The importance of leadership in business

When you work for a big corporation, buy into a franchise or join a network marketing venture, you’re following someone else’s mission. It’s predetermined what values you should hold if you want to work for them.

That’s not the case when you start your own business. The mission, or your why, is the reason behind your business.

Building a business that is founded on a Mission rather than other areas of the B-I Triangle, such as product, takes, at its core, strong leadership. There will be many pressures both internally and in the market to focus on product, systems, etc. to the detriment of mission. But the best leaders and business owners know that understanding your mission and building everything from there is the key to long term success.

This is why my rich dad always told me never to fall in love with your product. It’s the least important thing to be a successful business owner.

Want to become a business owner quickly? Get educated first

Regardless of whether you plan to stay a solopreneur or expand into the B quadrant, the quickest way to become a successful business owner is to get a mentor.

My rich dad was my mentor. A mentor is someone who has already done what you want to do and is successful at doing it. My rich dad taught me about systems and how to be a leader of people, not a manager of people. Managers often see their subordinates as inferiors. Leaders must direct people who are often smarter than they are.

A traditional way to do this is to get your MBA from a prestigious school and then get a fast-track job that takes you up the corporate ladder. An MBA will teach you about the basics of accounting and how the financial numbers relate to your systems, but having an MBA doesn't mean you're competent to run a business. You'll need to spend 10 to 15 years in a company to learn all the different aspects of business. Then, you should plan on leaving to start your own company. Working for a successful major corporation is like being paid by your mentor.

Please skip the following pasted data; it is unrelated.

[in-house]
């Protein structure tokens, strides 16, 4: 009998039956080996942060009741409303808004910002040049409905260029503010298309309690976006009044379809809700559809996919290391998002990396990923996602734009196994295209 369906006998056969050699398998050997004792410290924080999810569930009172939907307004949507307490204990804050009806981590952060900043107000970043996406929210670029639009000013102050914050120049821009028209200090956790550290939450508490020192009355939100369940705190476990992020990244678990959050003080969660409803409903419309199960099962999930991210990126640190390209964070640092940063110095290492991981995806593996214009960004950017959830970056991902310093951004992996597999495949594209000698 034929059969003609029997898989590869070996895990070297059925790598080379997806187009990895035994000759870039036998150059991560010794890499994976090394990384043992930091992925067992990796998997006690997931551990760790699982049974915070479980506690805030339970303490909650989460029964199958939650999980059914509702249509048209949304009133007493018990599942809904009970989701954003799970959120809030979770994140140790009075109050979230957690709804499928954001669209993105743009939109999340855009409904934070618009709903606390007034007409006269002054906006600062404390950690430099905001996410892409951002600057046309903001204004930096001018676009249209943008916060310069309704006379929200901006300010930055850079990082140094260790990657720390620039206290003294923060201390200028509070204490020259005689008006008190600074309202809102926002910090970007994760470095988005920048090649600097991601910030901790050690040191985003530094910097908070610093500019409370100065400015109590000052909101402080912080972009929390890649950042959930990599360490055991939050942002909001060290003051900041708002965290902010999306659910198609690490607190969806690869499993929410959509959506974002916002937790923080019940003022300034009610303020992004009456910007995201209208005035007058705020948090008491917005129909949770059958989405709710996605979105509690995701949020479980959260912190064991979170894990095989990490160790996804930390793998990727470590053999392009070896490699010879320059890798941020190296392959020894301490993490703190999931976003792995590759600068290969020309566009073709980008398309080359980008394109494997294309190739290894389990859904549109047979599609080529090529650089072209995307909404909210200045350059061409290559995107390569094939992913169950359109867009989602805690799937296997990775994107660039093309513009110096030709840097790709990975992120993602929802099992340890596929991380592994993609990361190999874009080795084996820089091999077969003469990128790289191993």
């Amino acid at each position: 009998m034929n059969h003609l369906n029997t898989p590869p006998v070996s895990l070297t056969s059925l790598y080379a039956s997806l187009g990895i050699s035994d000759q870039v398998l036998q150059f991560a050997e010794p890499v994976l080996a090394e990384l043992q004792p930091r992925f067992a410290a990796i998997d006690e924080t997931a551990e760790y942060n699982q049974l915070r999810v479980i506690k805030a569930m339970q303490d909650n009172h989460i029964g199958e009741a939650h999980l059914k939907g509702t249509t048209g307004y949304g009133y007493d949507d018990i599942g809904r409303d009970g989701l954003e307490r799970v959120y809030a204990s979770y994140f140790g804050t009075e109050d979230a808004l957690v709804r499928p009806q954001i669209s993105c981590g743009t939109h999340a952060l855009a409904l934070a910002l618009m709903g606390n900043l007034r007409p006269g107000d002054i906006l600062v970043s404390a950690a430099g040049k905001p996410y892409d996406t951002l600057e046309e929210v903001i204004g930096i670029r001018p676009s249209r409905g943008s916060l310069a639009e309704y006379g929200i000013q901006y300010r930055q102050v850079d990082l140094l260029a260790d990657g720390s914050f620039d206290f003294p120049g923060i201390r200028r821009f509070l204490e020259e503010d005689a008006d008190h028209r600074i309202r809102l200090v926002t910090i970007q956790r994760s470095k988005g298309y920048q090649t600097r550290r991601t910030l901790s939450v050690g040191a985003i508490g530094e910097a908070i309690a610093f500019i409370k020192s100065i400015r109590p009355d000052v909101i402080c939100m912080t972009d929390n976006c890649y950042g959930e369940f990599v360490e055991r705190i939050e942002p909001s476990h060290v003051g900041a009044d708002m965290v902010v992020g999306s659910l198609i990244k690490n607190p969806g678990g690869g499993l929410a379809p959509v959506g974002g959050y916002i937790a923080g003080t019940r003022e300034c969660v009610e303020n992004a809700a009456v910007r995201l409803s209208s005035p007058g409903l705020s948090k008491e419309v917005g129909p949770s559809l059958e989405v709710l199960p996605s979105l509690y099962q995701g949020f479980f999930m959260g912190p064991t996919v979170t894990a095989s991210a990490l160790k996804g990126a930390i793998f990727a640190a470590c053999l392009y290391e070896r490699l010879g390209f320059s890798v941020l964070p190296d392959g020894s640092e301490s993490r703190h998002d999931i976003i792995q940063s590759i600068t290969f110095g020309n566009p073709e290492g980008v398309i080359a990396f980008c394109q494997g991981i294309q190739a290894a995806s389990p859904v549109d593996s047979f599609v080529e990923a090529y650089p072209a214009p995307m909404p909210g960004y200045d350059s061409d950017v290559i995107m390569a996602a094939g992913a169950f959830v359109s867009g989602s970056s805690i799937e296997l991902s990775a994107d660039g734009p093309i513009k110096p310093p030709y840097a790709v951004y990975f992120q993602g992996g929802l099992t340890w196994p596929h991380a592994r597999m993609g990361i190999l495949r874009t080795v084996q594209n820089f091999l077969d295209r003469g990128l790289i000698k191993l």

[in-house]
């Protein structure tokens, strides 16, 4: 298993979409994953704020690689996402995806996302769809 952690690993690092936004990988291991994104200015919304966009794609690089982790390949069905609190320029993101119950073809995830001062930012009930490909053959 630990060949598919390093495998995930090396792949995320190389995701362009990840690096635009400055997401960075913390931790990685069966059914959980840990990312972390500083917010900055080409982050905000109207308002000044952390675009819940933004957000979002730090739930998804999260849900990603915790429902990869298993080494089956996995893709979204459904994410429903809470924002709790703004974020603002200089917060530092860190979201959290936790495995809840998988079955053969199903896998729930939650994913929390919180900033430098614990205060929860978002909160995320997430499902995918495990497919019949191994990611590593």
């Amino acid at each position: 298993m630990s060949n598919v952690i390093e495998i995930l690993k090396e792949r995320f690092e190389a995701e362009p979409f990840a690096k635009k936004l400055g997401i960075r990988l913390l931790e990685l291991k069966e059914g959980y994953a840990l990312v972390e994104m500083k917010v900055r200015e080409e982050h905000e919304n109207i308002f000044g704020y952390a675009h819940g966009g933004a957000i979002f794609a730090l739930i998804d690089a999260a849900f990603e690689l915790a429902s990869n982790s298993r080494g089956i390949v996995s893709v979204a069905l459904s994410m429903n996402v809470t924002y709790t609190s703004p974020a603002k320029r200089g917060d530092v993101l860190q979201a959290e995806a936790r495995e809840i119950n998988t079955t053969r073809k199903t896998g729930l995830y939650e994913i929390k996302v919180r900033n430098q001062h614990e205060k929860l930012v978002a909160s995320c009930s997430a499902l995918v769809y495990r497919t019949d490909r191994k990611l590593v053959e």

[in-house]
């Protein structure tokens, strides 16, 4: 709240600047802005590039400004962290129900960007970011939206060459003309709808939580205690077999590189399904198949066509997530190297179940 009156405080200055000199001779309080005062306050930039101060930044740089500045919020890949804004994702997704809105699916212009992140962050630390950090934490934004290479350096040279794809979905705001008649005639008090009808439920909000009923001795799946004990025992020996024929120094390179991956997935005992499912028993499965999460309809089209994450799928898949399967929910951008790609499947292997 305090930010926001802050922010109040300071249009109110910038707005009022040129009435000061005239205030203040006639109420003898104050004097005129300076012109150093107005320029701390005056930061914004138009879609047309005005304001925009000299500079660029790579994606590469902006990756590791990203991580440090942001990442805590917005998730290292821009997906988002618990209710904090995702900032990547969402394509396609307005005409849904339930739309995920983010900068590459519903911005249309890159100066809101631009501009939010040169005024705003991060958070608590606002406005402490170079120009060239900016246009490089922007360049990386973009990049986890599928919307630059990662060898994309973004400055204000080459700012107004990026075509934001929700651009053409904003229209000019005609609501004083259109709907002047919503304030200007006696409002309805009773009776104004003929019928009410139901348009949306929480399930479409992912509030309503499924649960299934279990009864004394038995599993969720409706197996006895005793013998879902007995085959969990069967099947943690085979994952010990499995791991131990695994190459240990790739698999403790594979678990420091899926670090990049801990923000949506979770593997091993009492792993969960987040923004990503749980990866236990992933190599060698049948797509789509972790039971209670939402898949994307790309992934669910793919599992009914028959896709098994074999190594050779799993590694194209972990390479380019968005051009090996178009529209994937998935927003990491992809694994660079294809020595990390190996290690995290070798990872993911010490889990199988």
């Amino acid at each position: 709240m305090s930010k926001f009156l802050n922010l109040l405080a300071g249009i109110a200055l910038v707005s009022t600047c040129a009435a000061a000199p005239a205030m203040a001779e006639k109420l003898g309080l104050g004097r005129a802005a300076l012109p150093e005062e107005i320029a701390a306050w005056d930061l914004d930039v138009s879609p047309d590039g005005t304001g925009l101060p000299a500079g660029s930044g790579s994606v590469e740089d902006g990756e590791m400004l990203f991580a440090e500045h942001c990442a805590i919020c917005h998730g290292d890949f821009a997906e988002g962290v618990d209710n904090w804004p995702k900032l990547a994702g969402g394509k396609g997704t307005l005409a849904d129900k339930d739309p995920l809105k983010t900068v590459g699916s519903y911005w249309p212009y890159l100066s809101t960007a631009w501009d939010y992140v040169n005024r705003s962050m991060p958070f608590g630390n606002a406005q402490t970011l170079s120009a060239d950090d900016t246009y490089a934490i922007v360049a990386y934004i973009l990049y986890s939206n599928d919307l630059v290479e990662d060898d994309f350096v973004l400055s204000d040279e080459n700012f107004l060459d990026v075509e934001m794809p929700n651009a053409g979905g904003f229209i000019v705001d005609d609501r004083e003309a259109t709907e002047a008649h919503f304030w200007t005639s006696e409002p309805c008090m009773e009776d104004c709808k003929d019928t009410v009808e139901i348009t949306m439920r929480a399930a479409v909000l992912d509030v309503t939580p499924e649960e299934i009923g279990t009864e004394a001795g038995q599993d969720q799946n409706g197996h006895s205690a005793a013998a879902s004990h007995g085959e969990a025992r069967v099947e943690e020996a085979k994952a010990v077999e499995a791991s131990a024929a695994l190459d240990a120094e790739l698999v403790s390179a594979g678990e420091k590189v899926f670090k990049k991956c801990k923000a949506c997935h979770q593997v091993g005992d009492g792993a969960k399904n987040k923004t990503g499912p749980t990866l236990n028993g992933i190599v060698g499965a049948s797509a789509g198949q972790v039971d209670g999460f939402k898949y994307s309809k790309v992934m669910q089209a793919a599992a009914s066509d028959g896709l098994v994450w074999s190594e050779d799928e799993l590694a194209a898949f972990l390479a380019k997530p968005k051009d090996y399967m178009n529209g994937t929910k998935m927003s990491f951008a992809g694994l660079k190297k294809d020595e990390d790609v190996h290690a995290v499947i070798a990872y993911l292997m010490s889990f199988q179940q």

Start today

Today, primarily due to changes in technology, how to become a successful business owner is greatly reduced by technology. The opportunity to build your own or leverage an existing business system is available to virtually everyone. If you want to start your own business, there's really no excuse not to start today.

Franchises and network marketing solutions took away the hard part of developing your own systems. You acquire the rights to a proven system, and then your only job is to develop your people.

One practical thing you can do today is start learning about business and systems from a mentor and a coach. I had a great mentor and coach when I was building my business, and you need one too. Rich Dad provides both mentoring and coaching for those who want to succeed in business.

Original publish date: August 13, 2013